Stephen Wigney writes: What exactly makes Corbyn’s policy on Brexit so “sweet, dude”? I’d also like to see some evidence about “everyone dreading” a second referendum. Obviously the first referendum, brought on by the Tories, asked a question framed in ridiculously general terms, and should be seen for what it should have been: an indicator about whether to proceed with a properly thought-through deal that would then be put via democratic process back to the people. Anything less (and sadly, what the British seemed to vote for) would be like buying a used car from Parramatta Road (Boris would do well there) without even looking at it. Whether Corbyn supports Brexit or not seems irrelevant to me (remember the “conscience vote”?): he’s made the point that he’s there (hopefully) to ensure that a decent and democratic process is followed. I’m honestly puzzled as to why a genuine and sincere socialist has attracted such ire from fellow-travellers — his views have been consistent, policies have been drafted in accordance, and he intends (if given the opportunity) to actually enact them. Isn’t that what we want from politicians?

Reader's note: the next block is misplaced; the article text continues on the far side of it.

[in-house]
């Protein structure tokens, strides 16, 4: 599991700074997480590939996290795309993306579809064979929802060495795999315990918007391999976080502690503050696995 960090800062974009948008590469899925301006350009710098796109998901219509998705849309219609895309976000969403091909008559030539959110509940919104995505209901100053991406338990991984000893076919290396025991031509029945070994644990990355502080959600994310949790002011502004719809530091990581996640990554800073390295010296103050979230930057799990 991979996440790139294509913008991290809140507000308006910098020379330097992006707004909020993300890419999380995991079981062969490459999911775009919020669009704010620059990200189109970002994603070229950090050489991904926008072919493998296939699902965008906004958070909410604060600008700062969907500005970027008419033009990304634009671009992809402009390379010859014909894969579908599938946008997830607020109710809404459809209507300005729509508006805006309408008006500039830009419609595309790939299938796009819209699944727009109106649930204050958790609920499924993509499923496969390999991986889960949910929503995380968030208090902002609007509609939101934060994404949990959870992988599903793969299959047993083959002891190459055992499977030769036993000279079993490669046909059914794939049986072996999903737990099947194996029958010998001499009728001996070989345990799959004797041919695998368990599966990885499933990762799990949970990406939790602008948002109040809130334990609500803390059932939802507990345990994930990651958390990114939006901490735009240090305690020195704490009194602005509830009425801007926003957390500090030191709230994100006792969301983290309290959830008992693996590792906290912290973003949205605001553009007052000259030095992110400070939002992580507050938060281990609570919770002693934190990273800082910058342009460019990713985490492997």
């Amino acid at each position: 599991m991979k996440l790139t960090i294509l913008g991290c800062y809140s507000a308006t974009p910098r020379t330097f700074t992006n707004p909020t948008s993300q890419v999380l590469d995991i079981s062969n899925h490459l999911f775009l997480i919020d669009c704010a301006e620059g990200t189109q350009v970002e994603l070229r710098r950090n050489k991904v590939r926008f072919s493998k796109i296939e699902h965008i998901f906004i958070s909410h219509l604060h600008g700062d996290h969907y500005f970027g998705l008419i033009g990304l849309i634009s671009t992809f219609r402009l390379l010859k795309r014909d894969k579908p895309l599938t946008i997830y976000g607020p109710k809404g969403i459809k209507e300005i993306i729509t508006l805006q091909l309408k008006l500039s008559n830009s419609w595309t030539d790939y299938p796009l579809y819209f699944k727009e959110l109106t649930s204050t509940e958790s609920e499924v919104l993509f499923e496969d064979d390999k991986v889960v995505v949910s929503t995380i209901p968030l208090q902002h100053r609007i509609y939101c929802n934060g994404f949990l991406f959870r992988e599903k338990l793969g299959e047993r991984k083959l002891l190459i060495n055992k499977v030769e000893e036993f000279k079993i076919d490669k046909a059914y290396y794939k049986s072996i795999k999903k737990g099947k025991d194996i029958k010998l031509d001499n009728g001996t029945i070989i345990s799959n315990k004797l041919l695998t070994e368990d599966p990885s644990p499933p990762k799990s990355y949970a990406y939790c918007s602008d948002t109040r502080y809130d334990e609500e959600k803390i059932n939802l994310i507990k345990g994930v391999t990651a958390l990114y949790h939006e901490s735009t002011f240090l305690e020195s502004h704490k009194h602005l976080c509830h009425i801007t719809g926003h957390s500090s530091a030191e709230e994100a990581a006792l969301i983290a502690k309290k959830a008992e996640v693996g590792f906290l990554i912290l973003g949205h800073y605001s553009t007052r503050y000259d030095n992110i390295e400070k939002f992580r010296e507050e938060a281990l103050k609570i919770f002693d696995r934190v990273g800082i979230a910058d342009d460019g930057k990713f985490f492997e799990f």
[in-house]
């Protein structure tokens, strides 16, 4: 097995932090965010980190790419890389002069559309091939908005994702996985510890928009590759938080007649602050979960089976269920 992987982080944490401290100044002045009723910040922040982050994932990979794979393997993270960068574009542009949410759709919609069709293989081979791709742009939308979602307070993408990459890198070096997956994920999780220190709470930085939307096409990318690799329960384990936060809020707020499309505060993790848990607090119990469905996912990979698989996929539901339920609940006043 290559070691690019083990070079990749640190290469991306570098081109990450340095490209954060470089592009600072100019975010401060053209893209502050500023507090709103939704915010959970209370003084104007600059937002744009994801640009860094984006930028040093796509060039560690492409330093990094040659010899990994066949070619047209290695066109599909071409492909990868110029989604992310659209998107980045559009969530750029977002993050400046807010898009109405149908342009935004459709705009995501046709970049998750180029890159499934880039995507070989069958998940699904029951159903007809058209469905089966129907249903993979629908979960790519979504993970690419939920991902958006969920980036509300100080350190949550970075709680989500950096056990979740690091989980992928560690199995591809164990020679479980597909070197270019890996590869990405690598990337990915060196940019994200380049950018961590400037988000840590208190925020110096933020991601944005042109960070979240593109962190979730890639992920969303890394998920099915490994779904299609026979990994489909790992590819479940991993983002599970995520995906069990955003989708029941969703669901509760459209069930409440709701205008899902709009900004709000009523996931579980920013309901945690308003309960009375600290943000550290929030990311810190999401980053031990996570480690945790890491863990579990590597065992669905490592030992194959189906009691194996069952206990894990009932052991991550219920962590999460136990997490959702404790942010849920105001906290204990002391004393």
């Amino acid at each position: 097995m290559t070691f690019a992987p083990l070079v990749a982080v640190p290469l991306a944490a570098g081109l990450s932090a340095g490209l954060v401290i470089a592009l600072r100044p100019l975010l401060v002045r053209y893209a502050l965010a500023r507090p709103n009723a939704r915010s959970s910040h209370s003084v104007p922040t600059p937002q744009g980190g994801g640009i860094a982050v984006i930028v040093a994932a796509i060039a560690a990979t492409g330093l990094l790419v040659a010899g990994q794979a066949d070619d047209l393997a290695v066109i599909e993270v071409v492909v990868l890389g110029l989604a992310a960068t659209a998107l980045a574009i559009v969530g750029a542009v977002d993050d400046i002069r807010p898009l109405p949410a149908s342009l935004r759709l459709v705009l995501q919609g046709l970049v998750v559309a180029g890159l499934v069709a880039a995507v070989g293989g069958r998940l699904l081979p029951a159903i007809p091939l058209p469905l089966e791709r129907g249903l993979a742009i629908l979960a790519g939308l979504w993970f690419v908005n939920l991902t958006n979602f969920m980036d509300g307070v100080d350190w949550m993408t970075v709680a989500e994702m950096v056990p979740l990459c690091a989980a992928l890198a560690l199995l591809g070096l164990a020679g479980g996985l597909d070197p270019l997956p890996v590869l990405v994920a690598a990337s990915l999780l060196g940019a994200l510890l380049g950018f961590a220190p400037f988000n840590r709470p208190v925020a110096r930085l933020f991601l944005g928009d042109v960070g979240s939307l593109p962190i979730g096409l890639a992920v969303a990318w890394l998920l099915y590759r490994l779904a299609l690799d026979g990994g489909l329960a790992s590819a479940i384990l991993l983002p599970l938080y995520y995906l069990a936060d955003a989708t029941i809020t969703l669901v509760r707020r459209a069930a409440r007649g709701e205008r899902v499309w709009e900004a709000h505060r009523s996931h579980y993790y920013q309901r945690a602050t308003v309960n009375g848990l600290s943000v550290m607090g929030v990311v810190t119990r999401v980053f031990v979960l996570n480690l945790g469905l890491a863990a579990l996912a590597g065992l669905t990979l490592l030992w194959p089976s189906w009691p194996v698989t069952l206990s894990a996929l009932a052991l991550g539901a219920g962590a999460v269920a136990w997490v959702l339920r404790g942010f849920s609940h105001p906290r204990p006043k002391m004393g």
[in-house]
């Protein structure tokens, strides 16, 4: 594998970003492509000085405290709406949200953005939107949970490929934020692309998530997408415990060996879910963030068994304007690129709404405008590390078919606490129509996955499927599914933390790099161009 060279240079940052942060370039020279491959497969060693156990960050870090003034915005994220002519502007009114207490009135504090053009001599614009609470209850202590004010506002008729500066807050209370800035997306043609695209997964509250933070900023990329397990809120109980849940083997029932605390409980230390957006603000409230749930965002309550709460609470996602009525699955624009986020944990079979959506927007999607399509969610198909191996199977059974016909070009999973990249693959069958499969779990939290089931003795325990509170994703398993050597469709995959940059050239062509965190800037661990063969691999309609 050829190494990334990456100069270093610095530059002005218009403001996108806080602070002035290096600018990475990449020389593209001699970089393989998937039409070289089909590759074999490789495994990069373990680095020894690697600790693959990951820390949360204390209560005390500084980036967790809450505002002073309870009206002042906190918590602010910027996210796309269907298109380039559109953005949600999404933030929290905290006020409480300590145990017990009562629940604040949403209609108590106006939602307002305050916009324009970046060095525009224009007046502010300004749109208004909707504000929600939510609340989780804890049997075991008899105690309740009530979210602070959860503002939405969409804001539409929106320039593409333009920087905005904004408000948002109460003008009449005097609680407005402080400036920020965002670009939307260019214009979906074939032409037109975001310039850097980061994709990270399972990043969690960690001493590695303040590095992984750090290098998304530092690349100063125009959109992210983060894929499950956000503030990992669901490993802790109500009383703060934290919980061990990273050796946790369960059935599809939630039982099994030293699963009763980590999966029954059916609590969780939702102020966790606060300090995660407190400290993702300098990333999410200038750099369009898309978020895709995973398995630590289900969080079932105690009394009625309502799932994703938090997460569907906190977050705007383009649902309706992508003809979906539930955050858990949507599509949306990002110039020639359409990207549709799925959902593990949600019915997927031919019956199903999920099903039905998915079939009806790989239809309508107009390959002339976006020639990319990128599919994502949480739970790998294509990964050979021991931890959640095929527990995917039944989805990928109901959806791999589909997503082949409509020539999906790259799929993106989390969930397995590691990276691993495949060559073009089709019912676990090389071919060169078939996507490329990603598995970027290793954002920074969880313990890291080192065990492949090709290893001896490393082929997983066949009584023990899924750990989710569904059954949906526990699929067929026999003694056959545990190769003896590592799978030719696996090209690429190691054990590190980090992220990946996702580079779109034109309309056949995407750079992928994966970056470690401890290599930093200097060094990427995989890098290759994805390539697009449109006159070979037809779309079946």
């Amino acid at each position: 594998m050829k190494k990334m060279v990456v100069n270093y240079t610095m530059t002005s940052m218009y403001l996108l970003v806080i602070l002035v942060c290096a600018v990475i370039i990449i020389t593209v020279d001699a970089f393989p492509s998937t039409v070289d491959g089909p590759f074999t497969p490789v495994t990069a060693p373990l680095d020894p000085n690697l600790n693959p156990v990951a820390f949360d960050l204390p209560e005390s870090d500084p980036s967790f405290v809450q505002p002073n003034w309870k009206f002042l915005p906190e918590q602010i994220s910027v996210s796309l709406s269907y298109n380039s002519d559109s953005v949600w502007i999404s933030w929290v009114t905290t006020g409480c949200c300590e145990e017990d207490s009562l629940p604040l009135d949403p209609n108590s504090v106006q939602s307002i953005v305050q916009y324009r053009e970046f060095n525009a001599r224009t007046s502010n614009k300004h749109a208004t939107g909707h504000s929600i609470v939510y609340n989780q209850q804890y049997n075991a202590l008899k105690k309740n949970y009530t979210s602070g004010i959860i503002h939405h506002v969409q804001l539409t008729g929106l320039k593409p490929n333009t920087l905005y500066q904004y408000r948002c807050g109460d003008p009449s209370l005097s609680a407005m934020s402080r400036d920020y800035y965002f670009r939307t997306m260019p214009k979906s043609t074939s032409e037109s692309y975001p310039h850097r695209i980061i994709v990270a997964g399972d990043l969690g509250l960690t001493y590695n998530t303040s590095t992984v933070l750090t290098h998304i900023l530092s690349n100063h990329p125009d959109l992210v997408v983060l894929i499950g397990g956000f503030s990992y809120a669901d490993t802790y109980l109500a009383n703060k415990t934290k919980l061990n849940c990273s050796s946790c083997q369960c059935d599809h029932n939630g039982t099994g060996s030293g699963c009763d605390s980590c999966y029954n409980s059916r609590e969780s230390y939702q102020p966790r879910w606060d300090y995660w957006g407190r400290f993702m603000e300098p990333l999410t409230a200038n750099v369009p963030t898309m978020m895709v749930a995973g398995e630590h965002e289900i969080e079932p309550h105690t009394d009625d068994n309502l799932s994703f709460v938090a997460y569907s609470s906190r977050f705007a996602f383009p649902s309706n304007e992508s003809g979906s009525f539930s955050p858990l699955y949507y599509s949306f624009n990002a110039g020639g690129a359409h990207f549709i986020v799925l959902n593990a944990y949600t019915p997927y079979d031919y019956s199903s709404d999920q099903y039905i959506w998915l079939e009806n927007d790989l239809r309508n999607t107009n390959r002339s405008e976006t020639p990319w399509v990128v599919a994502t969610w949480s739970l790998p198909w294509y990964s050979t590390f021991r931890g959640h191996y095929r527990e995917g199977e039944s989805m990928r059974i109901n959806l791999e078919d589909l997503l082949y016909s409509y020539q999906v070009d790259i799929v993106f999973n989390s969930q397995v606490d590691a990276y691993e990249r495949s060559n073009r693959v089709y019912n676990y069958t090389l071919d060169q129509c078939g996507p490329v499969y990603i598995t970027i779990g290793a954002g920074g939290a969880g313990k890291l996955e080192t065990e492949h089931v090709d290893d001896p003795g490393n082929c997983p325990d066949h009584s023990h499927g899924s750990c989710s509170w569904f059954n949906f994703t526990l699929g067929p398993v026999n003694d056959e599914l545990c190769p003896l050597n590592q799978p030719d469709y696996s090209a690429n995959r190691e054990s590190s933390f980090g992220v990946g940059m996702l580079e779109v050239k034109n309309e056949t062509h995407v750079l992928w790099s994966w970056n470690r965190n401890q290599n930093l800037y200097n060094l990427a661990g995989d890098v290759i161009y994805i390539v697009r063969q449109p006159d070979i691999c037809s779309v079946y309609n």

Bruce Turner writes: Thanks Bernard for a much needed acknowledgement that agriculture, food and fibre is despite the naysayers in the National Party managing to do a remarkable job at managing increased climate variability/change and growing both productivity and export income. Plus, despite the drought in much of eastern Australia I have never had such good quality and variety of food products on my table — an incredible outcome for the sector! In addition, I have a hunch that many of the jobs lost in agriculture are now picked up in ABS data in the transport and logistic sector. There is probably more capital and labour in transporting and storing our horticulture output than actually growing it.
Liz Thornton writes: Thank you for clarifying an extremely puzzling aspect of farming and water. I remain really confused about water theft and rorts… that certain ministers appear to be involved in? Are rivers running dry? Hard to tell when nowhere near these rivers but we were labelled as a country destined to become more desertified given population increase and hotter weather.
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